This year has not been kind to shareholders of Poaris Inc. (PII), who’ve seen the company stock price cut in half since January 1st. This fact, plus the company’s dividend history, has me intrigued, so I thought I’d look in on the name to see if it makes sense to buy at these levels. At the risk of simply repeating my bullet points above, I’ll come to the point. It does make sense to buy this stock at these levels. The dividend is reasonably safe in my view, and when the world returns to something like normal, people who bought at current prices will do very well. Also, those who are nervous about buying at the current level amidst all of this uncertainty have an alternative. For people who see value here, but who want to own the shares at a much lower price, I recommend what I consider to be a very profitable options trade.
The financial history at Polaris suggests that this is very similar to many other “growth” companies in that investors have seen large topline growth, but a reduction in net income. Specifically, over the past five years, revenue has grown at a CAGR of about 7.5%, while operating income and net income have fallen by CAGRs of 7.6% and 6.6% respectively. It seems that growth of selling and marketing, R&D, and other expenses is greater than revenue growth here. In spite of the non-existent growth in net income over the past five years, management has been relatively shareholder friendly. In particular, they’ve returned just over $723 million to shareholders in the form of ever growing dividends over the past five years alone. In addition, the company spent just over $830 million to reduce share count at a CAGR of about 1.1%. This combination of dividend increases and share count reduction has caused dividends per share to grow at a CAGR of about 2.85% over the past five years. This prompts the obvious question: can the dividend be sustained at this point?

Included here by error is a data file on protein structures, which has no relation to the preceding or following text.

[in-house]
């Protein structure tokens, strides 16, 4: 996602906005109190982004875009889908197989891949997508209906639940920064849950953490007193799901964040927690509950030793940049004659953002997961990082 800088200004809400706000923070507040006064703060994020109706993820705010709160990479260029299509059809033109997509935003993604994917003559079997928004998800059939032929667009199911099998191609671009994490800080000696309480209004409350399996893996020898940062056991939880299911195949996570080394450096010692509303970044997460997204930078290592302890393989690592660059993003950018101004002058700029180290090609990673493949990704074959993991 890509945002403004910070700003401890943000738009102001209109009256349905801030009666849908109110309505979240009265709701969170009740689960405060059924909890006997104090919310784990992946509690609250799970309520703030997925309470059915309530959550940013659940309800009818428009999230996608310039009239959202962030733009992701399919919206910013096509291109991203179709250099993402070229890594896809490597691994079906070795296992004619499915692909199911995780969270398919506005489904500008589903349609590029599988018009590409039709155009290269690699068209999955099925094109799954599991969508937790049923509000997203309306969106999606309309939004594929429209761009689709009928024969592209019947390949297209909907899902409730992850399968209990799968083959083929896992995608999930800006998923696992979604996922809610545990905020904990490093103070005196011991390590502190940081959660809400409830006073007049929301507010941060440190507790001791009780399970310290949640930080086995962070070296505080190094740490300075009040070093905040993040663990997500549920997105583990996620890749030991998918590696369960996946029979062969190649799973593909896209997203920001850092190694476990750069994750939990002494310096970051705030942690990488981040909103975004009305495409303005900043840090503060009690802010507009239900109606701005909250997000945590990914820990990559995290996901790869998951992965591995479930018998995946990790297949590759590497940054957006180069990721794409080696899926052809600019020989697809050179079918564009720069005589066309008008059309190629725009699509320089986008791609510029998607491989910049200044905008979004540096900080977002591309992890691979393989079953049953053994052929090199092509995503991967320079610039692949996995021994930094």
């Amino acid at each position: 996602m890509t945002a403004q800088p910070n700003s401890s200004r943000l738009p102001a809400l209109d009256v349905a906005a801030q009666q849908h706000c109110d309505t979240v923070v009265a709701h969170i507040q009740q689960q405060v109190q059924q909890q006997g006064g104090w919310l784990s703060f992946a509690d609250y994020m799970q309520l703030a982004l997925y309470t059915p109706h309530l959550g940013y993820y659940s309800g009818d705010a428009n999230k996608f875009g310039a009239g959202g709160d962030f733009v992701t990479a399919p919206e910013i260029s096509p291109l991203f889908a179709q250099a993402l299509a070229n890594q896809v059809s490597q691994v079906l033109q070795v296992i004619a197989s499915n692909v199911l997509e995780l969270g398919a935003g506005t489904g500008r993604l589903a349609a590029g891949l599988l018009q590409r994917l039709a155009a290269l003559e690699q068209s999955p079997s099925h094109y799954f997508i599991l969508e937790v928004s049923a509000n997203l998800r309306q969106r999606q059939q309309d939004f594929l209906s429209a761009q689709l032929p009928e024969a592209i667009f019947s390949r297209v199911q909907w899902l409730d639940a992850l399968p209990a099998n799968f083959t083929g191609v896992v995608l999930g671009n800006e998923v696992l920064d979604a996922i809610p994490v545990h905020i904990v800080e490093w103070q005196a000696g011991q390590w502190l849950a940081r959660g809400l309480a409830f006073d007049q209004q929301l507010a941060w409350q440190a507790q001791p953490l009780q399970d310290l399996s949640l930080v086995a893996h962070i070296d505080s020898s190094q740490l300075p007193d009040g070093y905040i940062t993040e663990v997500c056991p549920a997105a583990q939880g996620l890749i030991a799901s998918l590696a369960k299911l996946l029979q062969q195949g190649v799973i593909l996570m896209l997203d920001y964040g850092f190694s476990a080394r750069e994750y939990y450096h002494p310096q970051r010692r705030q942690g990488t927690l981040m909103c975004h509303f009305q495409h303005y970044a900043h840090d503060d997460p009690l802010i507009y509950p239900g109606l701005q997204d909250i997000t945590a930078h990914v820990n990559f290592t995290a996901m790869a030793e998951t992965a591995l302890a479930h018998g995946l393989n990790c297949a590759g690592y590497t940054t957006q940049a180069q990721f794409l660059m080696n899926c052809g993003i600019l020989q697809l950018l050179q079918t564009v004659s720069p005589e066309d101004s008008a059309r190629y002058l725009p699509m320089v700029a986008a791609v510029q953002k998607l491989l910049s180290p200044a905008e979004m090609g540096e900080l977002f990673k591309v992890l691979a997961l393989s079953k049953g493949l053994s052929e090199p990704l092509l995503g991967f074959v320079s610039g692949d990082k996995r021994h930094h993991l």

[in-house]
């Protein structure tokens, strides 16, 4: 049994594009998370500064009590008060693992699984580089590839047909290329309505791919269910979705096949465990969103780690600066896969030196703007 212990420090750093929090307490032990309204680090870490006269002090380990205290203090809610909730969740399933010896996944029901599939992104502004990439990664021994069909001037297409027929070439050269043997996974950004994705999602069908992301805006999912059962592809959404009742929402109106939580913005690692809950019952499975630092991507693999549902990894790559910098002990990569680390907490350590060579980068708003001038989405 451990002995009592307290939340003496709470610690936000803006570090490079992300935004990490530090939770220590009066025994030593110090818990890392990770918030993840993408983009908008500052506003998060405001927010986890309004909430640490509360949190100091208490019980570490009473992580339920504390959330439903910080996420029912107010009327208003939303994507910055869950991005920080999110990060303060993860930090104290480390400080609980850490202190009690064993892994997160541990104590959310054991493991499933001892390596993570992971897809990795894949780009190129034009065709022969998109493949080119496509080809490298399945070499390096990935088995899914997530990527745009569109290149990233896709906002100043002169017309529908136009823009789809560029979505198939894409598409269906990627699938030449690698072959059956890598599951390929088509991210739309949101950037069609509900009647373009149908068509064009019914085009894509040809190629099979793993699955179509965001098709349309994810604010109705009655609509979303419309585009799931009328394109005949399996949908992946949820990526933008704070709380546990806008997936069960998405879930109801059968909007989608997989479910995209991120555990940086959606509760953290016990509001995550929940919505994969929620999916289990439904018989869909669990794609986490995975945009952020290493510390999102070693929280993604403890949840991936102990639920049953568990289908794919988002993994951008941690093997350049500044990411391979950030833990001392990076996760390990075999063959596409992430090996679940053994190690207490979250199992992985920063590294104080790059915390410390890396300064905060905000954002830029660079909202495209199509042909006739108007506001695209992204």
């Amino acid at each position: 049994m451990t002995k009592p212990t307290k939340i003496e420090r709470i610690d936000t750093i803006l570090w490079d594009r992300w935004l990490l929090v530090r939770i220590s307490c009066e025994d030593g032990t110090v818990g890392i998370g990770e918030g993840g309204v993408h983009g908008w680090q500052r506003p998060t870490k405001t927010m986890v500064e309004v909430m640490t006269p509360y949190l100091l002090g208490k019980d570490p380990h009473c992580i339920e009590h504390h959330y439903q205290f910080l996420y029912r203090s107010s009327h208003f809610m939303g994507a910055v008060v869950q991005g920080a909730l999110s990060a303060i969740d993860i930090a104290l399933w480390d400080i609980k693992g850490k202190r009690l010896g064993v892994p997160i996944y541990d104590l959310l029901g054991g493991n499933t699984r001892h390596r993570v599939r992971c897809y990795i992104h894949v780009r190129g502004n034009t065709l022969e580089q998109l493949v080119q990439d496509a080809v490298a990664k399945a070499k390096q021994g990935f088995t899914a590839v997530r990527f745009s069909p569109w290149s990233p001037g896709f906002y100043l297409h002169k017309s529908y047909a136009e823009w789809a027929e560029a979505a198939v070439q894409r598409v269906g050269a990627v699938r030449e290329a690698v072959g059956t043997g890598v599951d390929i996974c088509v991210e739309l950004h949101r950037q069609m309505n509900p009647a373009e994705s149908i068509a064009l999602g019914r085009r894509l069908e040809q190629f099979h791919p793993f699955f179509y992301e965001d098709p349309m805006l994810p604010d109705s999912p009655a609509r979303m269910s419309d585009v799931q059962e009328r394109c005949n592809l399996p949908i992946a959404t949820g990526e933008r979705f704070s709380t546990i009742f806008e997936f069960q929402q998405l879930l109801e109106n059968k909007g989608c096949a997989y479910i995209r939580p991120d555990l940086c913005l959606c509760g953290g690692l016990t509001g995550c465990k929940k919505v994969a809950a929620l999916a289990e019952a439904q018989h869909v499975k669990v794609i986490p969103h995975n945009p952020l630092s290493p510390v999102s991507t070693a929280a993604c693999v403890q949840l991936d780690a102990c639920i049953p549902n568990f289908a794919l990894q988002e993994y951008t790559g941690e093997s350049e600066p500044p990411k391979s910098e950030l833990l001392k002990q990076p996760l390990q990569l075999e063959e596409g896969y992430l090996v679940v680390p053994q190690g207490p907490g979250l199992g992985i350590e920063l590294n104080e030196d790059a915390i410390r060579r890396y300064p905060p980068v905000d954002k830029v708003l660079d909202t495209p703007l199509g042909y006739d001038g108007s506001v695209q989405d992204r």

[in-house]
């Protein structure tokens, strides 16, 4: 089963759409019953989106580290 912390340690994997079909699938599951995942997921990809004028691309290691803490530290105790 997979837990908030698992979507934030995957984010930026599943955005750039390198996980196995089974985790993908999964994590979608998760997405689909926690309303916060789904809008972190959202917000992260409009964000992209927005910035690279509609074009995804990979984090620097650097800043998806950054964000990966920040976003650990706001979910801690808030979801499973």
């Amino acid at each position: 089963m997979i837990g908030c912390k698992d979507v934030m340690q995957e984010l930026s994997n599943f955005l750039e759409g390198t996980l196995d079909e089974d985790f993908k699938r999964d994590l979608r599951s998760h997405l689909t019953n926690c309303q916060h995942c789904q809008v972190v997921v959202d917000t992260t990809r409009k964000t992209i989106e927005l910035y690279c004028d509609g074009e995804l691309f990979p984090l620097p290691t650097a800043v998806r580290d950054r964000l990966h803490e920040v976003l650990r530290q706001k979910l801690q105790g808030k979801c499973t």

In order to answer that question, I think it’s necessary to review the company’s short term financial obligations and its resources. According to the company’s response to Covid-19 press release, the company has cash of ~$150 million and a further $280 million available under its current revolver. The following outlines the upcoming obligations.the company faces over the next few years. It seems that the company has enough liquidity to last for at least a few years. For that reason, I think the dividend is safe for the foreseeable future. Obviously revenue will take a hit this year, and perhaps next, but when life returns to normal, there’s a better than average chance that Polaris survives to thrive.
Source: Latest 10-K
Source: Company filings
I’ve written it before, and all signs are that I’ll write it again. I’ve said it so often at parties that I’m known as “that stock guy” to more than a few people. A great business can be a terrible investment at the wrong price, and a troubled business may be a great business at the right price. For that reason, I think it’s important to look at the stock as a thing actually distinct from the business itself. I think stocks that are pessimistically priced are most attractive, as these have the greatest potential to produce positive surprises. I judge whether a stock is pessimistically priced or not in a host of ways, ranging from the simple to the more complex. On the simple side, I look at the ratio of price to some measure of economic value, like earnings and the like. The less an investor has to pay for $1 of future earnings, the better in my estimation.
If I encounter someone at a social gathering, and they don’t have an obvious escape route from the conversation, and I’m feeling particularly cruel, I might elaborate further. The reason I like shares that are inexpensive is because most bad news is already baked into the cake. So, when things inevitably falter, the damage will be far less. The alternative is the story of a stock that everyone loves and is therefore expensive. When this popular business inevitably shocks the market with some bad news, the shares get slammed.